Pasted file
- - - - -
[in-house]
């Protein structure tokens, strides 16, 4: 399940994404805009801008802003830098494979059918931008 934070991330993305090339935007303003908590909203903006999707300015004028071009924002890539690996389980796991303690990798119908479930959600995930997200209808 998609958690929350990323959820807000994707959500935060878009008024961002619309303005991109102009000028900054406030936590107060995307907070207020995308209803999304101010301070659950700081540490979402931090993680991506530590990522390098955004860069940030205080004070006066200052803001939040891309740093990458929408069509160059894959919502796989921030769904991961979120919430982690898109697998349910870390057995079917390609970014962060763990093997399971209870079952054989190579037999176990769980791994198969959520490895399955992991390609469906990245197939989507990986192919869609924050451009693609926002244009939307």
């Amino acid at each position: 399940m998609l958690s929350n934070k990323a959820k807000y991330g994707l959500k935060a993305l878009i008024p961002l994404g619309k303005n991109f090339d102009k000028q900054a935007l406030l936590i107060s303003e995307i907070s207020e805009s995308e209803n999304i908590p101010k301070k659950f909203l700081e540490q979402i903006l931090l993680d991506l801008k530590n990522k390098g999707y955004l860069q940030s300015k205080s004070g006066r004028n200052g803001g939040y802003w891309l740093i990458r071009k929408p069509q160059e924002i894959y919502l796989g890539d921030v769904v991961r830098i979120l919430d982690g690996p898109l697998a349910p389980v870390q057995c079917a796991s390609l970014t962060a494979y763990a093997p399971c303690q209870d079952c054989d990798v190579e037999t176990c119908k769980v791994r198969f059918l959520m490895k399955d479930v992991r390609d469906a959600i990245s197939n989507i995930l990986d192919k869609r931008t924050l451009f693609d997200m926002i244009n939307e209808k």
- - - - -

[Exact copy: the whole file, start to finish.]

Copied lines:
[in-house]
């Protein structure tokens, strides 16, 4: 399940994404805009801008802003830098494979059918931008 934070991330993305090339935007303003908590909203903006999707300015004028071009924002890539690996389980796991303690990798119908479930959600995930997200209808 998609958690929350990323959820807000994707959500935060878009008024961002619309303005991109102009000028900054406030936590107060995307907070207020995308209803999304101010301070659950700081540490979402931090993680991506530590990522390098955004860069940030205080004070006066200052803001939040891309740093990458929408069509160059894959919502796989921030769904991961979120919430982690898109697998349910870390057995079917390609970014962060763990093997399971209870079952054989190579037999176990769980791994198969959520490895399955992991390609469906990245197939989507990986192919869609924050451009693609926002244009939307």
């Amino acid at each position: 399940m998609l958690s929350n934070k990323a959820k807000y991330g994707l959500k935060a993305l878009i008024p961002l994404g619309k303005n991109f090339d102009k000028q900054a935007l406030l936590i107060s303003e995307i907070s207020e805009s995308e209803n999304i908590p101010k301070k659950f909203l700081e540490q979402i903006l931090l993680d991506l801008k530590n990522k390098g999707y955004l860069q940030s300015k205080s004070g006066r004028n200052g803001g939040y802003w891309l740093i990458r071009k929408p069509q160059e924002i894959y919502l796989g890539d921030v769904v991961r830098i979120l919430d982690g690996p898109l697998a349910p389980v870390q057995c079917a796991s390609l970014t962060a494979y763990a093997p399971c303690q209870d079952c054989d990798v190579e037999t176990c119908k769980v791994r198969f059918l959520m490895k399955d479930v992991r390609d469906a959600i990245s197939n989507i995930l990986d192919k869609r931008t924050l451009f693609d997200m926002i244009n939307e209808k």